Honolulu couple charged in fake art scheme

Jan. 15—The pair were arrested Jan. 4 by FBI agents in Hawaii, where they have been living since November, according to the indictment.

A man who allegedly made nearly $200, 000 by selling fake "antique " woodblocks and woodblock prints to collectors around the world is being released into transitional housing on a $50, 000 unsecured bond while awaiting arraignment next month in federal court in Pennsylvania.

Earl Marshawn Washington and his girlfriend Zsanett Nagy were indicted Jan. 4 by a federal grand jury in Pennsylvania on charges of conspiracy to commit bank fraud, conspiracy to commit wire fraud, bank fraud, mail fraud, and money laundering and wire fraud in connection with the sale of fraudulent artworks.

The pair were arrested that same day by FBI agents in Hawaii, where they have been living since November, according to the indictment.

Washington's attorney, Assistant Federal Public Defender Jacquelyn Esser, told the Honolulu Star-Advertiser in a statement that he "looks forward to clearing his name of the charges."

Nagy's appointed attorney, Birney Bervar, said he handled her transfer to the Middle District of Pennsylvania and her detention hearing. She will be released on a $50, 000 secured bond but must first post $10, 000 in cash.

Washington and Nagy are scheduled for arraignment Feb. 6 at the U.S. District Court in Harrisburg, Pa.

The couple were charged by the U.S. Attorney's Office of the Middle District of Pennsylvania. Assistant U.S. Attorney Gregg Yates, who is prosecuting the case for the government, declined to comment.

Washington and Nagy in recent years have taken up residence in a number of places, including Key West, Fla.; Miami ; Honolulu ; Las Vegas ; and New Orleans, according to the indictment. They are accused of peddling artwork purported to be antique examples of xylography, the art of making woodcuts or engravings from wooden blocks, according to federal court documents.

A physician and collector of woodblocks "depicting medical imagery, such as anatomical models and medical procedures, for display in his private museum, " was one of Washington's alleged victims in Pennsylvania, as was a metallurgist who collected objects related to the steel industry, the indictment said.

A collector and seller of engraved wood items in France and a co-worker were two more victims detailed in the indictment. Washington allegedly admitted to the French collectors, after more than $80, 000 in sales to them, that he engraved the blocks himself and promised to repay them to avoid legal action.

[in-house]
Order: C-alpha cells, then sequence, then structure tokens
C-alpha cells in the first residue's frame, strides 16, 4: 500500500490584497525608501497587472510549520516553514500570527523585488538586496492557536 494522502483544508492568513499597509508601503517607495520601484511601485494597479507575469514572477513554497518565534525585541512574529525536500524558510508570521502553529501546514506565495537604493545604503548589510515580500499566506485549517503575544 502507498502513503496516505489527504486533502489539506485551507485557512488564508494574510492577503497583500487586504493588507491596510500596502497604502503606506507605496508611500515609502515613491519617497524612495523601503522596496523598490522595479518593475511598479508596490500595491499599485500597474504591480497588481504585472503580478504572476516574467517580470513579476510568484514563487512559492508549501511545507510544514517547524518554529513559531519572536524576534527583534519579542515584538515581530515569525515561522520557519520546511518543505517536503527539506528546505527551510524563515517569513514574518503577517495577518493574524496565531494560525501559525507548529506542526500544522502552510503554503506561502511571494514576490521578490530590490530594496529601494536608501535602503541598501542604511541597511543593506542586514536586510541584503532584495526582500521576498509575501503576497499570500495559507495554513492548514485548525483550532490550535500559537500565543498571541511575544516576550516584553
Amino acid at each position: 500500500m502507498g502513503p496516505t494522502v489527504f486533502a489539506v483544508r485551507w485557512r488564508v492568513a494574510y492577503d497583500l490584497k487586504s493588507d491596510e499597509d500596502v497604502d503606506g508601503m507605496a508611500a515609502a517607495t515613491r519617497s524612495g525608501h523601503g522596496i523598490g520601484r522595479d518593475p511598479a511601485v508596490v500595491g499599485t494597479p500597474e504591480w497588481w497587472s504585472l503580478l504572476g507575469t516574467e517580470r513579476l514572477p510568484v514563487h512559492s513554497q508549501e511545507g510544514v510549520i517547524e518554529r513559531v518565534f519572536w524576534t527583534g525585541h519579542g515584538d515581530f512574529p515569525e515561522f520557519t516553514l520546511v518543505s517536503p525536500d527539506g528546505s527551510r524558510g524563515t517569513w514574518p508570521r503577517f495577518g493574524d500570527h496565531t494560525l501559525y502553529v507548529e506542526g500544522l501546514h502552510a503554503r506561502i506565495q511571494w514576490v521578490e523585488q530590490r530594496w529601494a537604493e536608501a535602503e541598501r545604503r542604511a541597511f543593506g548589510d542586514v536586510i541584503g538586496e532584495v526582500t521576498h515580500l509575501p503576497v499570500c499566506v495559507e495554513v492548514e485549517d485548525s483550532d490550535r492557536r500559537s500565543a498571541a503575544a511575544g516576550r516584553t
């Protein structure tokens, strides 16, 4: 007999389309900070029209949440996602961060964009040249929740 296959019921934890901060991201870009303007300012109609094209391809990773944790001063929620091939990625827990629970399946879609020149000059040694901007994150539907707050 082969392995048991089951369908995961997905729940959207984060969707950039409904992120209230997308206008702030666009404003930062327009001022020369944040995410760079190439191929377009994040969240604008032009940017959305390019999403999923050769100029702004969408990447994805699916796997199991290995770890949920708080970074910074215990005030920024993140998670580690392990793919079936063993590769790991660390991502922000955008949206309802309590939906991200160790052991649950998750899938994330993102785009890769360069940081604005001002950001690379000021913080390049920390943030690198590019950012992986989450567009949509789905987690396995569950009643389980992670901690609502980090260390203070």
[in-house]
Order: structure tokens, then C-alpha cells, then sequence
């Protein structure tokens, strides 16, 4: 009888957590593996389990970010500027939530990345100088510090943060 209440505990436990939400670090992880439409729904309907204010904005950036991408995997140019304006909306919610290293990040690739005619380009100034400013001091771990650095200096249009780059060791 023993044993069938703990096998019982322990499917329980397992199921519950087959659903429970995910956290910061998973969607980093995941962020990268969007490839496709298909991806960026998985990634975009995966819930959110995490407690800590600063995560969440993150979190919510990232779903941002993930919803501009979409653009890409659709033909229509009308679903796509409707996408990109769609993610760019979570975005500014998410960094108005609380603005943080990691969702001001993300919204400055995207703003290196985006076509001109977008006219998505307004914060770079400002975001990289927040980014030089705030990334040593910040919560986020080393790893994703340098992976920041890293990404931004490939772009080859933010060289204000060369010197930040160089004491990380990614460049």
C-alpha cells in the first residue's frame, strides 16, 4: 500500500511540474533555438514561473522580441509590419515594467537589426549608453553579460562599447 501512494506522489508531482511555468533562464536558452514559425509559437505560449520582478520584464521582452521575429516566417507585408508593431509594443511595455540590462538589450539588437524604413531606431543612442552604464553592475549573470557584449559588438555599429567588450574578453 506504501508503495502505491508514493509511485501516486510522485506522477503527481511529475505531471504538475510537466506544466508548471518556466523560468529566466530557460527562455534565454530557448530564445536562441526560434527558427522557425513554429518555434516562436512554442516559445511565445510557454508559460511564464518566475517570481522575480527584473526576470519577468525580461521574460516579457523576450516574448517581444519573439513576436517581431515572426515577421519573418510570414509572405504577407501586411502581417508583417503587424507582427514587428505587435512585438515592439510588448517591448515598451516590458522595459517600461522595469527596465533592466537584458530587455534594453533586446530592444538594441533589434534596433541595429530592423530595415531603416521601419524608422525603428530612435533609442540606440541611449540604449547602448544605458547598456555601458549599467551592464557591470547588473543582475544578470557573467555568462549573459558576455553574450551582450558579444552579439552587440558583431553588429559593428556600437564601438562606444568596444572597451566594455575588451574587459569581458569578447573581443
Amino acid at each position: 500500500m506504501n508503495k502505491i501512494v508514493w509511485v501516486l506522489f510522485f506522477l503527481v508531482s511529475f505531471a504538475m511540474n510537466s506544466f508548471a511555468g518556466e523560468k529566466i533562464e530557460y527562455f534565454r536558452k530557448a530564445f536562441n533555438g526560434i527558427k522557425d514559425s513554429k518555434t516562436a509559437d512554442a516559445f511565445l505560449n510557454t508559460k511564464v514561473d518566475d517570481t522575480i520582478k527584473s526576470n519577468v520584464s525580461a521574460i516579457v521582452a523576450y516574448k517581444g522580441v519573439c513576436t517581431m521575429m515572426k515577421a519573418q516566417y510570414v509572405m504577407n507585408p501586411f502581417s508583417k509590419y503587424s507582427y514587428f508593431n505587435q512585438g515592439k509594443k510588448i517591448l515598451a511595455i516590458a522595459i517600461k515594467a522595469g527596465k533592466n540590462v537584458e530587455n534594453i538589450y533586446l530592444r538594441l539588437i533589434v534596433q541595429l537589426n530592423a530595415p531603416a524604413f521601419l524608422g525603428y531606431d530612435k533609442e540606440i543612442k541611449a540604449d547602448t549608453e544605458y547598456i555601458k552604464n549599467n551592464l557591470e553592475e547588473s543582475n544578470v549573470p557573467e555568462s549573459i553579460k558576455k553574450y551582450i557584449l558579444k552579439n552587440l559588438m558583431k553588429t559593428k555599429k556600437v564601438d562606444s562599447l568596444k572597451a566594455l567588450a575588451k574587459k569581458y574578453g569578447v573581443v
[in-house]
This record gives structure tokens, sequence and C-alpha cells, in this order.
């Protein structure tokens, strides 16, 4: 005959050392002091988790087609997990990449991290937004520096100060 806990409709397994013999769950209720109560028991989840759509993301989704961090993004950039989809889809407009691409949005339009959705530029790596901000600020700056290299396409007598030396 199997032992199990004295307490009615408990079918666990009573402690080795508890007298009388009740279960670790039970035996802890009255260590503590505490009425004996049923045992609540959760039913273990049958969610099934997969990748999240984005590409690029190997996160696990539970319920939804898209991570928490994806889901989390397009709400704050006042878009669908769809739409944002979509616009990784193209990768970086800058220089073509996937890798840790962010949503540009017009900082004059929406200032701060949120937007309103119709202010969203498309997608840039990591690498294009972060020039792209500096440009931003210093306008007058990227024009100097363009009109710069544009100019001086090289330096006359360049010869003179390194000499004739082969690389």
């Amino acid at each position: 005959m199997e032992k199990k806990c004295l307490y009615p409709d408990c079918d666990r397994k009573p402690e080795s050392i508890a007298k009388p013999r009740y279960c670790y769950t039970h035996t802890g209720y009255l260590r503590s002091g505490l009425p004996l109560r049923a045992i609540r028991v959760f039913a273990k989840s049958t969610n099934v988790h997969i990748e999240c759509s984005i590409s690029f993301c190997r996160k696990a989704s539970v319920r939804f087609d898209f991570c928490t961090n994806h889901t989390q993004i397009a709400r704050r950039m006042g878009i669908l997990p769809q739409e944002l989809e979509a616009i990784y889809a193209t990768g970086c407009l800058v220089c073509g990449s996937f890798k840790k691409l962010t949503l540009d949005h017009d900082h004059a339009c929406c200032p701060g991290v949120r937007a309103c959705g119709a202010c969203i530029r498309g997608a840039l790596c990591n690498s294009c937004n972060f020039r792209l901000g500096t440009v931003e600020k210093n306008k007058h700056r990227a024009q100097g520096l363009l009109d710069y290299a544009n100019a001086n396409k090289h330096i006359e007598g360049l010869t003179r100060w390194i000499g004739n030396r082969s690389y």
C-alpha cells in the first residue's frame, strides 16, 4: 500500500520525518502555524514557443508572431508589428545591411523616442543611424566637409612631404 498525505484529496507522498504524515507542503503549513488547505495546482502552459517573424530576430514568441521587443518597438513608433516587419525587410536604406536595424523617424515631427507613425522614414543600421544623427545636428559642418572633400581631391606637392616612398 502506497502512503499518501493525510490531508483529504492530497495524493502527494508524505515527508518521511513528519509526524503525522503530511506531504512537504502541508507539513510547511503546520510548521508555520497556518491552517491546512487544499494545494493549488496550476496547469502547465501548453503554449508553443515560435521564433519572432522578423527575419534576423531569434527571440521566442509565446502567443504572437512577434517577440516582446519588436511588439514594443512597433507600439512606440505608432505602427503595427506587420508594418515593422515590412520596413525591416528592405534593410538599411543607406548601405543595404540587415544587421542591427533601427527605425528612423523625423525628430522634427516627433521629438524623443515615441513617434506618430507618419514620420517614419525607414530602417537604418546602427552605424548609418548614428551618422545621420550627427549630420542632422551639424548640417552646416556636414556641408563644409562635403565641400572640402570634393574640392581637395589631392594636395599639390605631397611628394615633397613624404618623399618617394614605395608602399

Starting in February 2013 and continuing until March 2016, Washington allegedly sold woodblocks and woodblock prints on eBay under the alias "River Seine, " the indictment said.

The Pennsylvania physician bought several items from Washington, who claimed in a series of emails to the buyer that his family had a collection of woodblocks from an acquisition by his great-grandfather, and that some of the items dated back to the 16th and 17th centuries or earlier, according to the indictment In total, the physician bought about 130 woodblocks for approximately $118, 810. The federal indictment said woodblocks sold to the physician, in fact, were no older than the "second half of the 20th century."

Nagy allegedly received the money from the sales and shipped the fake goods, allowing Washington to "preserve his anonymity."

The indictment said that from June 2018 until December 2020, the two conspired to commit wire fraud, mail fraud and money laundering, as Nagy allegedly used multiple PayPal accounts to sell and accept payments for woodblocks and woodblock prints provided by Washington.

Upon receiving payments, the indictment said, Nagy moved customer funds from her PayPal accounts to bank accounts she controlled, and then made additional cash withdrawals of the customer funds.

"This pattern of financial transactions promoted the carrying on of their activity and concealed and disguised the nature, location, source, ownership, and control of their proceeds, " according to the indictment.